Stranger still is the sign underneath - that immediately equates "natural feeding" with using a breast pump. Some women, obviously, will use them, but this seems to make you think you must buy one, you need one, so you don't have to actually be seen feeding your baby. Truly bizarre.

4. Just do it. I can't think of a better way to normalize it than actually feed your baby somewhere. Who knows - the more women we see nursing in public, the more it can possibly change attitudes and even encourage just one mom. As much as people complain about "exposing" little Johnny and Susie to it as kids, children do need to see that relationship to understand the basic function of the human body, whether mom likes it or not. I'd much rather explain to my child how their brother is fed than have to tell them why Susie's mother doesn't object when she wears next to nothing to school every day.

5. Be an advocate, whenever possible. This doesn't mean staging a "nurse in" or anything of that magnitude, but respectfully standing up for yourself and your rights as much as possible. I'm not saying defy police authority in the pathetic event that they might be called, but responding even keel and not getting angry probably helps a lot (no matter how much you want to smash the person's face in). Hand them a pamphlet with your state's breastfeeding laws. Tell them you're perfectly within your rights and carry on. It's sad that you even have to approach such a thing as infant feeding looking for a fight, but some people will confront you no matter how much you're covered simply because they know what you're doing under there.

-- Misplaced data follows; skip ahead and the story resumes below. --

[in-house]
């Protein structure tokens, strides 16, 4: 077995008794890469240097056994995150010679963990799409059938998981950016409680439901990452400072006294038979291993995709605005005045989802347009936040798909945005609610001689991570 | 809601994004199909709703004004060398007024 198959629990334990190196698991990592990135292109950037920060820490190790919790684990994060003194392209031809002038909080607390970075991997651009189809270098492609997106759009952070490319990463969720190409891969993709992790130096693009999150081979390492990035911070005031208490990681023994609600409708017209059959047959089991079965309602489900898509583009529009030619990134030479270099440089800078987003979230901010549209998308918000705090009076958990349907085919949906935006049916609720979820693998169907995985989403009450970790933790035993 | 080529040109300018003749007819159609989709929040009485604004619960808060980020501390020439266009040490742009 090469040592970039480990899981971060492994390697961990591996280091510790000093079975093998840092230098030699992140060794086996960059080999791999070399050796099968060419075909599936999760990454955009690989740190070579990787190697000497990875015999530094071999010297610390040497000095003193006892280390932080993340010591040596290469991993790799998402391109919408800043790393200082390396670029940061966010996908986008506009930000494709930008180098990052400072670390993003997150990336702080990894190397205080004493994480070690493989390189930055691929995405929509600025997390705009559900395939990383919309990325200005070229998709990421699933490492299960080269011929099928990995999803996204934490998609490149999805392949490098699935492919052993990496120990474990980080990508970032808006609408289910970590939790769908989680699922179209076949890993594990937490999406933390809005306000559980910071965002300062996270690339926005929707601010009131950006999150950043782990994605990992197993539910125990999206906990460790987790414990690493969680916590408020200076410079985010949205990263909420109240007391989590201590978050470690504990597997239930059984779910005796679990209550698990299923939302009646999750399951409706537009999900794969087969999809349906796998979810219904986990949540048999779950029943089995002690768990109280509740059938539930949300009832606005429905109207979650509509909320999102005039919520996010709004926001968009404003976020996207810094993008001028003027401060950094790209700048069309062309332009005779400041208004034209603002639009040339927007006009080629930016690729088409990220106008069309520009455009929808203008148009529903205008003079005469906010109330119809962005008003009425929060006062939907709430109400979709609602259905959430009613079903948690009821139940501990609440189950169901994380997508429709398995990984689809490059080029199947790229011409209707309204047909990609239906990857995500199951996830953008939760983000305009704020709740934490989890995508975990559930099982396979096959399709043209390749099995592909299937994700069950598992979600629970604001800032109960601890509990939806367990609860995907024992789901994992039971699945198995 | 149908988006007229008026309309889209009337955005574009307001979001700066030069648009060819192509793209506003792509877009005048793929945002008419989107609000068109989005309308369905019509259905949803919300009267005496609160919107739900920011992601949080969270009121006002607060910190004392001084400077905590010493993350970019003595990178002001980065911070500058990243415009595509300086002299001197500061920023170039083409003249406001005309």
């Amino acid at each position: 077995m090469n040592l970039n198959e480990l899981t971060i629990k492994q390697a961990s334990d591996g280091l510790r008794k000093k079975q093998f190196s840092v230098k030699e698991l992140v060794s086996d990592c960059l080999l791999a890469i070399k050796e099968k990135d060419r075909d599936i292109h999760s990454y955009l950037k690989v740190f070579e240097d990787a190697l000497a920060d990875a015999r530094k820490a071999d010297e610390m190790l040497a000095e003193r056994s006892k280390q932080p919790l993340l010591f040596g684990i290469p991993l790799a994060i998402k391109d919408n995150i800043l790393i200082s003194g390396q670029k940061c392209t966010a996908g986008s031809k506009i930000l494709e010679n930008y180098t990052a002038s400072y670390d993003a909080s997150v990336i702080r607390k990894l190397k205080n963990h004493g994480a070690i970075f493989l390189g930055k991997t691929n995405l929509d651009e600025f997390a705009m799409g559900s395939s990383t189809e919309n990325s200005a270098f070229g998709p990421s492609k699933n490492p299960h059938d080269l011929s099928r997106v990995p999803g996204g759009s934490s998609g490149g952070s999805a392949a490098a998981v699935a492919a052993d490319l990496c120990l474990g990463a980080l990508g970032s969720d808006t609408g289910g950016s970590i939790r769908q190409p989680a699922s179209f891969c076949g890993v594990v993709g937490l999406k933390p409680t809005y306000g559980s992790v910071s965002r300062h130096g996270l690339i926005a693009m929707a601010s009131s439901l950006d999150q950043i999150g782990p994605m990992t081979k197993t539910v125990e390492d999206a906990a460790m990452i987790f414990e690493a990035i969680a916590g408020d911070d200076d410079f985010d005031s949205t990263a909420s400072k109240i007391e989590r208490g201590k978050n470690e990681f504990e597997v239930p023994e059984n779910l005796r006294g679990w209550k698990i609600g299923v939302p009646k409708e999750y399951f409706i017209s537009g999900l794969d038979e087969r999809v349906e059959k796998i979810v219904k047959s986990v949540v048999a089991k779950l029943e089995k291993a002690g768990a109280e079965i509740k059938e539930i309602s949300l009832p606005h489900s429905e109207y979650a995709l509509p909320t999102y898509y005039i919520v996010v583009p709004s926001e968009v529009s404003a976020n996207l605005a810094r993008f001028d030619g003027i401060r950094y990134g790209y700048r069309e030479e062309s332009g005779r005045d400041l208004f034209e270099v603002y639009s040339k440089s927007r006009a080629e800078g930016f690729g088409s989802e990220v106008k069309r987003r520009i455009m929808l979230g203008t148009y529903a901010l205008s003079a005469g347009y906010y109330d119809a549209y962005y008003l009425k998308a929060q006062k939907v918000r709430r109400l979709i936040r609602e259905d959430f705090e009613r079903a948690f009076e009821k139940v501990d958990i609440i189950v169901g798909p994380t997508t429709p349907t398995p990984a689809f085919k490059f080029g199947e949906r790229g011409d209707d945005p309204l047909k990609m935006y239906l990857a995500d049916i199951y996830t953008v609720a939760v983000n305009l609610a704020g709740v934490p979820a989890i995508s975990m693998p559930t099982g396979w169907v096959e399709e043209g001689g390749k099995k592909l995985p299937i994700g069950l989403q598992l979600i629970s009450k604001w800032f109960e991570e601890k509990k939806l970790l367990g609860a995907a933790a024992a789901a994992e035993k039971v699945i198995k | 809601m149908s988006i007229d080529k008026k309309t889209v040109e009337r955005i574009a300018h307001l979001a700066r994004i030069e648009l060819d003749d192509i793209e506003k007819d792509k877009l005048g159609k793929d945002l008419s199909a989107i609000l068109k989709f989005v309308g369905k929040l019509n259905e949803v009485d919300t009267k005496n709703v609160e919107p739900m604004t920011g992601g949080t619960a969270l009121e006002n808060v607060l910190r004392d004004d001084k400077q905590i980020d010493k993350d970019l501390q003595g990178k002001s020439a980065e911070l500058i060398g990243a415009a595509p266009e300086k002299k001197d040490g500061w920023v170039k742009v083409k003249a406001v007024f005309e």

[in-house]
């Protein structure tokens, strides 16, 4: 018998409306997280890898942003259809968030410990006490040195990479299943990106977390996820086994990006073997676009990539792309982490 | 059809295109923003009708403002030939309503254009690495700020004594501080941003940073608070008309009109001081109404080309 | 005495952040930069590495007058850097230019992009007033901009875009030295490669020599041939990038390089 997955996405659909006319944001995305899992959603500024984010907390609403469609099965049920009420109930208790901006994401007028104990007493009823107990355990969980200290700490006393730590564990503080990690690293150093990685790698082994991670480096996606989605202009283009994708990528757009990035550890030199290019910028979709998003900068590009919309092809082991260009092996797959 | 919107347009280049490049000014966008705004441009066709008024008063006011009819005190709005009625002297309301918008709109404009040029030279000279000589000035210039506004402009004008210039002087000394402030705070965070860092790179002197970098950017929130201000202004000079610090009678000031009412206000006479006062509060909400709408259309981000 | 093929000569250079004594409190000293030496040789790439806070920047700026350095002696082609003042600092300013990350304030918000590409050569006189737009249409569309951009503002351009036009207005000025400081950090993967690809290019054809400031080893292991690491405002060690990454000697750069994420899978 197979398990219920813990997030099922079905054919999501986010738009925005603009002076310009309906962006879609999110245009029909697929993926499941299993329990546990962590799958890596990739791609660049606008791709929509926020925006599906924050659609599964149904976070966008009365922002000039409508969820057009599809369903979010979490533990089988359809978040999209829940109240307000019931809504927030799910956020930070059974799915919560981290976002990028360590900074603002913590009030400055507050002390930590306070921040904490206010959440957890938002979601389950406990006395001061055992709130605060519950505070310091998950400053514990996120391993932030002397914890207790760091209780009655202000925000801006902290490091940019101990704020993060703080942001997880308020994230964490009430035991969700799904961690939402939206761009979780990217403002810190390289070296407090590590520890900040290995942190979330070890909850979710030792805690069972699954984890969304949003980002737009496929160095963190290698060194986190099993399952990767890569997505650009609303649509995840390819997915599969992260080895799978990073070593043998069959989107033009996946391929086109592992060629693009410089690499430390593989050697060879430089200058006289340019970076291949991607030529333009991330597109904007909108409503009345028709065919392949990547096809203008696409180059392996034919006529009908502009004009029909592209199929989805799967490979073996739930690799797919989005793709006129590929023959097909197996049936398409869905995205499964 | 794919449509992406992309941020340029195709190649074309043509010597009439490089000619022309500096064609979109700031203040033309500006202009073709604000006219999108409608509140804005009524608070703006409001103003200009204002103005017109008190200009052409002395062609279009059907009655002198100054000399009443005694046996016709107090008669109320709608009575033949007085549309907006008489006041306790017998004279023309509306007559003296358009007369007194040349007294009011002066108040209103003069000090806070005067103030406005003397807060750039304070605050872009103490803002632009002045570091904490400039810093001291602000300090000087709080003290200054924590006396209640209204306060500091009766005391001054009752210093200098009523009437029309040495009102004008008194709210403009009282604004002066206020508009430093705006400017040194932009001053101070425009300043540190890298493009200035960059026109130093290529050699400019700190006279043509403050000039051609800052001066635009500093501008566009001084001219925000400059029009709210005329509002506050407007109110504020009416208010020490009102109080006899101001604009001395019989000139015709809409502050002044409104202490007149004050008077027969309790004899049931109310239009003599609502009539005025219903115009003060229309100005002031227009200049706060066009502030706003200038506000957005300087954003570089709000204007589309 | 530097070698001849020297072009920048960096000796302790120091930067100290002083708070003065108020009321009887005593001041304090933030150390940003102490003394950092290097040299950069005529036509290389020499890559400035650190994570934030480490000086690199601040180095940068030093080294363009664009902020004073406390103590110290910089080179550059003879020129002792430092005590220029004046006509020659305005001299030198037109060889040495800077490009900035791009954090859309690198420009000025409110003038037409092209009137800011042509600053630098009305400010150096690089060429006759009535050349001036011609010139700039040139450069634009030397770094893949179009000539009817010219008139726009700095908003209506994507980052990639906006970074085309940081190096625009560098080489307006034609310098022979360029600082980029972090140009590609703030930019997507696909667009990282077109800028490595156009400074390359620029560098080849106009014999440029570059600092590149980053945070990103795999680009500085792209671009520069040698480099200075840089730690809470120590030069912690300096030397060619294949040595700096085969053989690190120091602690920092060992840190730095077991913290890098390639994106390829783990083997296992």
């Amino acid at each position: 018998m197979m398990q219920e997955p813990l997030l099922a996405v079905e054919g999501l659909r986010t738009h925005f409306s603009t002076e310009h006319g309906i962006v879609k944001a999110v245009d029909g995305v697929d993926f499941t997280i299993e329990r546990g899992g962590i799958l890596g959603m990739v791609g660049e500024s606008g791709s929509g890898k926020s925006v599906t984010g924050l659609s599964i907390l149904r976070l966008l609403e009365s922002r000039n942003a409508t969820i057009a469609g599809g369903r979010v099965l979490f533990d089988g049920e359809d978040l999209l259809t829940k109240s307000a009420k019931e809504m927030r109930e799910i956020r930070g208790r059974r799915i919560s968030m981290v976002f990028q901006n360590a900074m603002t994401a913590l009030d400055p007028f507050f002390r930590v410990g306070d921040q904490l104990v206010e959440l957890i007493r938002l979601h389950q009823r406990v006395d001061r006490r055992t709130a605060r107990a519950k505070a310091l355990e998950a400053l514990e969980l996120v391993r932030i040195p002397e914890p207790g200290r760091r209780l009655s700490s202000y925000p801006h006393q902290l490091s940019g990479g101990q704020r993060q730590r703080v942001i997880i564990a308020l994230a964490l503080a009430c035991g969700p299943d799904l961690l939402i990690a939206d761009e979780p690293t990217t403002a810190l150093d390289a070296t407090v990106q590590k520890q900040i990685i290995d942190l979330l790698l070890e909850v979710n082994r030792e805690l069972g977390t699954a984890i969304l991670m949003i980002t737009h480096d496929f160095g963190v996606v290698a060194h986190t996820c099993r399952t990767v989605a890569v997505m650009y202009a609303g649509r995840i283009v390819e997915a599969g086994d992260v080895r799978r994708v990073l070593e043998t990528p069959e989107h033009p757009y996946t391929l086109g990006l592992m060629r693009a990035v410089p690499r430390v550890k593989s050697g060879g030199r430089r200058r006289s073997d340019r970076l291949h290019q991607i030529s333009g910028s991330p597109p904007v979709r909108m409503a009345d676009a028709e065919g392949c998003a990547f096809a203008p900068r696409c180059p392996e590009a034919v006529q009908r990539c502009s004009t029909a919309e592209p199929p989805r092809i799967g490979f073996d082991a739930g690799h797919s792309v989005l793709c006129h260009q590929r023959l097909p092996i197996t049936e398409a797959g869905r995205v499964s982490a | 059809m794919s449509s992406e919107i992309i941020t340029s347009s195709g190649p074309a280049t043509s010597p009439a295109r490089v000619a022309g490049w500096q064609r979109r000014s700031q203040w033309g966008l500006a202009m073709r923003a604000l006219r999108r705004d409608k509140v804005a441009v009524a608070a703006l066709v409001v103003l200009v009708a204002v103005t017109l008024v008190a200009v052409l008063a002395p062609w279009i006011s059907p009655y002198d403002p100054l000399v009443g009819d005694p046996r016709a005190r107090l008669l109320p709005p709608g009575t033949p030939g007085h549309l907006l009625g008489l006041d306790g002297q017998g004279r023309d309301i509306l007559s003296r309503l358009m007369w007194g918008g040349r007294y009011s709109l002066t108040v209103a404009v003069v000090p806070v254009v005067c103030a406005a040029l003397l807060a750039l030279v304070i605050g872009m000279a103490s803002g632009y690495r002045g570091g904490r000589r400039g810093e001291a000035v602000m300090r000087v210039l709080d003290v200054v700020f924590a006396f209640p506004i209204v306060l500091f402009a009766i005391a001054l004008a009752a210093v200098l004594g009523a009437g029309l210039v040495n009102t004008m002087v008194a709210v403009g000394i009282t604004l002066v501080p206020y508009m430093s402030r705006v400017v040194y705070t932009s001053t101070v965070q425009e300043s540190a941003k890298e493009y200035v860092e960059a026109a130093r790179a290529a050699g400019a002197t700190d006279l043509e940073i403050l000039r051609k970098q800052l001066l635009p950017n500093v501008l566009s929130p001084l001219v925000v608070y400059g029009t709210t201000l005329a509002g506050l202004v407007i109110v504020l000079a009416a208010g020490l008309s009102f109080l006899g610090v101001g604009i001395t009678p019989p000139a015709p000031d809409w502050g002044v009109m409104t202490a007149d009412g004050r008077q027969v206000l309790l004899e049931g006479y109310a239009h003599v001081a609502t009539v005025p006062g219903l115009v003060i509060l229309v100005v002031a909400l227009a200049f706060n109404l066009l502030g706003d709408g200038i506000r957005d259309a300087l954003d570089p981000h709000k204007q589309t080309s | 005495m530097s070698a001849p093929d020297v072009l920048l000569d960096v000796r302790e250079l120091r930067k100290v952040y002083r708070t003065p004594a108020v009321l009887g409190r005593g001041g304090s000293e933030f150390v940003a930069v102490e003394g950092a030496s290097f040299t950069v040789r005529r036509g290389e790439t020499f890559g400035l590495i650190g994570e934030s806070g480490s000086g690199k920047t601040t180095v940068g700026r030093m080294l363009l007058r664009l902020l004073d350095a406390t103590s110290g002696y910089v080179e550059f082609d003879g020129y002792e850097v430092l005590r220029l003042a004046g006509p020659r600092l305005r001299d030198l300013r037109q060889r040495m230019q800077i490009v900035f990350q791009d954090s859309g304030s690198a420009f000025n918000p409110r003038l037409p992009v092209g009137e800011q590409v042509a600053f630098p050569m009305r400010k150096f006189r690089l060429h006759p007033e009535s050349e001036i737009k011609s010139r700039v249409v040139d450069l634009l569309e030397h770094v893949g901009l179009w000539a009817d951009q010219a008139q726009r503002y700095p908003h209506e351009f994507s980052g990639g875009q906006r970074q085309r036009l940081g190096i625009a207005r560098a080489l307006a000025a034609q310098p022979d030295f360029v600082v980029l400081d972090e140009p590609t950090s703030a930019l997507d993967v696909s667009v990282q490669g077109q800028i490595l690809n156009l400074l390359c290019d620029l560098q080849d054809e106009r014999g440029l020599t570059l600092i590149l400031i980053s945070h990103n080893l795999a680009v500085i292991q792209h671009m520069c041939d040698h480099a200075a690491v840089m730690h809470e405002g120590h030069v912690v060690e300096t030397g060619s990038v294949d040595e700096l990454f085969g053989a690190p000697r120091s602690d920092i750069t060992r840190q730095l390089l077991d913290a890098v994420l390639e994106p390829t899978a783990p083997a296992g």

Advocacy shouldn't include, however, being a "nursing Nazi" (a term I despise) and even if you do think formula is poison, keep those sentiments to yourself. Getting up in a mom's face for not breastfeeding is not going to make her turn around and lactate, either.